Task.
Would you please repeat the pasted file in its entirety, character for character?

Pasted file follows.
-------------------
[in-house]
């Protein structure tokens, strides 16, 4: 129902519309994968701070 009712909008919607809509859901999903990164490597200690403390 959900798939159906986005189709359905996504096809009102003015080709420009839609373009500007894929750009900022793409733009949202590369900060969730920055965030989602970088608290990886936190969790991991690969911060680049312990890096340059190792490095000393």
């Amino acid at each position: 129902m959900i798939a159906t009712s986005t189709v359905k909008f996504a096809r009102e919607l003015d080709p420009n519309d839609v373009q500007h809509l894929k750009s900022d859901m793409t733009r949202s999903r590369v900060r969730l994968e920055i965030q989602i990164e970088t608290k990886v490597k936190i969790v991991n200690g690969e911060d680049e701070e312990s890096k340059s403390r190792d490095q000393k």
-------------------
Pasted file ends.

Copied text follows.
[in-house]
């Protein structure tokens, strides 16, 4: 129902519309994968701070 009712909008919607809509859901999903990164490597200690403390 959900798939159906986005189709359905996504096809009102003015080709420009839609373009500007894929750009900022793409733009949202590369900060969730920055965030989602970088608290990886936190969790991991690969911060680049312990890096340059190792490095000393």
């Amino acid at each position: 129902m959900i798939a159906t009712s986005t189709v359905k909008f996504a096809r009102e919607l003015d080709p420009n519309d839609v373009q500007h809509l894929k750009s900022d859901m793409t733009r949202s999903r590369v900060r969730l994968e920055i965030q989602i990164e970088t608290k990886v490597k936190i969790v991991n200690g690969e911060d680049e701070e312990s890096k340059s403390r190792d490095q000393k």